- Nearly every second death in children under the age of five is due to malnutrition worldwide. As this weakens the immune system, diseases such as pneumonia, malaria or diarrhea often lead to death.
For example, the sub-Saharan child mortality rate is one of the highest in the world, with one in nine children dying before the age of five, and one in every six children in Sierra Leone. Especially young children die in Nigeria and the Democratic Republic of the Congo.
The hunger in Africa has many causes
The reasons for the hunger in Africa are complex and by no means, as often assumed, are the lack of agricultural productivity and the difficult climatic conditions. Sub-Saharan Africa has millions of hectares of fertile soil. The African continent could feed itself. However, several factors prevent a self-sufficient development and a victory in the fight against hunger in Africa:
- Population growth: In sub-Saharan Africa, the number of people is growing rapidly, but food production is not keeping up.
- Unfair trading structures: EU and US subsidize domestic agriculture, African farmers are not competitive with cheap food imports.
- Debt trap and mismanagement: The high level of indebtedness of many African countries as well as poor governance and corruption are blocking economic development. Mass poverty and hunger are the consequences.
- Diseases: The extent of the AIDS epidemic or even malaria inhibit agricultural production in Africa and take the breadwinners from families.
- Armed conflicts: Africa is a continent of trouble spots. Most wars worldwide rage south of the Sahara. Refugee misery and hunger are the companions.
Fight against hunger in Africa - UN Millennium goal narrowly missed
In 2000, the 55th UN General Assembly, the Millennium Summit, took place in New York. On September 9, 2000, the 189 UN member states adopted a declaration with the UN Millennium Goals. Thus, the proportion of malnourished people should be halved by 2015. However, this sub-goal was narrowly missed. One in eight people in developing regions is starving today (12.9 percent in 2014-2016). This is due in particular to the fact that the population is growing strongly in sub-Saharan African countries.
The fight against hunger remains one of the biggest challenges facing the world community. By 2030, the United Nations wants to end hunger. This was enshrined in the Sustainable Development Goals (SDGs), which the UN adopted in 2015 as a follow-up to the Millennium Development Goals.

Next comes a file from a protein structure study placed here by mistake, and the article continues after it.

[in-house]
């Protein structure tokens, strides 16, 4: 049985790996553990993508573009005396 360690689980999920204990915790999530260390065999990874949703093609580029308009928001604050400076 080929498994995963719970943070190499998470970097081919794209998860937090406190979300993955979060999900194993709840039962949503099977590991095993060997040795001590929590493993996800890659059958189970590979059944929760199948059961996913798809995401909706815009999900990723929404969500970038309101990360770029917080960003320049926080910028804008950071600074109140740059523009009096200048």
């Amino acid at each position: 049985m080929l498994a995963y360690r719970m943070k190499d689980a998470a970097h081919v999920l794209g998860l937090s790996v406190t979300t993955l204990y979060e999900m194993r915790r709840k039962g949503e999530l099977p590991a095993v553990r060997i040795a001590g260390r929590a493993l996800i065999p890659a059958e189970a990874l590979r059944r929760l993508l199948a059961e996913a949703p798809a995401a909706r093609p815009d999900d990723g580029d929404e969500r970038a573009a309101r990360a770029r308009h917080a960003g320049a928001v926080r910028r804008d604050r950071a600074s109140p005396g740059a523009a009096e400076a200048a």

Successes and regression in the fight against hunger in Africa
The efforts to counteract hunger in Africa have been marked by significant successes, but also by devastating setbacks.
The most important achievements include:
- Greater political stability in former civil war countries
- Economic growth of the sub-Saharan region
- Progress in the fight against HIV, AIDS and malaria
- Reduction of the infant mortality rate
Decreases in the fight against hunger in Africa include:
- Crop failure due to climate change and environmental degradation
- Worldwide rising food prices and food speculation
- Humanitarian crises due to armed conflicts in northern Mali, northern Nigeria and southern Sudan
SOS Children's Villages help the hungry in Africa
The SOS Children's Villages are active in 47 African countries. In the current 147 children's villages on the continent, orphaned and abandoned children find a home that would otherwise be in acute danger of starvation and malnutrition. In the fight against hunger in Africa, SOS is also involved in long-term development projects and humanitarian aid:
- Family strengthening programs: Starving families are supported by self-help projects.
- Emergency aid : The SOS Children's Villages provide emergency relief for hunger crises and famine so frequently in Somalia , Nigeria , South Sudan , Ethiopia and Malawi. Other examples of recent SOS emergency actions are: 2005 and 2010 in Niger, 2011/2012 in East Africa and 2012 in the Sahel.